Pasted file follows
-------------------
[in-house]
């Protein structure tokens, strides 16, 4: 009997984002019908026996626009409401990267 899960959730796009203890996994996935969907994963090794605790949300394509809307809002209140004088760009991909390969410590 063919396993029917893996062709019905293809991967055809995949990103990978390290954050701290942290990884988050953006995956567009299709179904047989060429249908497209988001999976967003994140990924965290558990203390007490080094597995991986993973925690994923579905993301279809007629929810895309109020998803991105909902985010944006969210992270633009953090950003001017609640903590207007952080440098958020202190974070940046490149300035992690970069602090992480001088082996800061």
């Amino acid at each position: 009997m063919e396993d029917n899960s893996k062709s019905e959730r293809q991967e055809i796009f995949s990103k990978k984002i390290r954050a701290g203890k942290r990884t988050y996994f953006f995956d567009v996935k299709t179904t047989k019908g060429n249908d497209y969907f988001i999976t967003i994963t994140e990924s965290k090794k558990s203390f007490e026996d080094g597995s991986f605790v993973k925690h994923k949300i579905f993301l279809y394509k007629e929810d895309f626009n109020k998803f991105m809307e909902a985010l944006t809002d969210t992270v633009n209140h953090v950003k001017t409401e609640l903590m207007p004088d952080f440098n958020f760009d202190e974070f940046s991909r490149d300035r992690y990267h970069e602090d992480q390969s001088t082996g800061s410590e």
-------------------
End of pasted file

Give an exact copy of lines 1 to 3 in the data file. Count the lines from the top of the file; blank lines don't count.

[in-house]
């Protein structure tokens, strides 16, 4: 009997984002019908026996626009409401990267 899960959730796009203890996994996935969907994963090794605790949300394509809307809002209140004088760009991909390969410590 063919396993029917893996062709019905293809991967055809995949990103990978390290954050701290942290990884988050953006995956567009299709179904047989060429249908497209988001999976967003994140990924965290558990203390007490080094597995991986993973925690994923579905993301279809007629929810895309109020998803991105909902985010944006969210992270633009953090950003001017609640903590207007952080440098958020202190974070940046490149300035992690970069602090992480001088082996800061």
């Amino acid at each position: 009997m063919e396993d029917n899960s893996k062709s019905e959730r293809q991967e055809i796009f995949s990103k990978k984002i390290r954050a701290g203890k942290r990884t988050y996994f953006f995956d567009v996935k299709t179904t047989k019908g060429n249908d497209y969907f988001i999976t967003i994963t994140e990924s965290k090794k558990s203390f007490e026996d080094g597995s991986f605790v993973k925690h994923k949300i579905f993301l279809y394509k007629e929810d895309f626009n109020k998803f991105m809307e909902a985010l944006t809002d969210t992270v633009n209140h953090v950003k001017t409401e609640l903590m207007p004088d952080f440098n958020f760009d202190e974070f940046s991909r490149d300035r992690y990267h970069e602090d992480q390969s001088t082996g800061s410590e």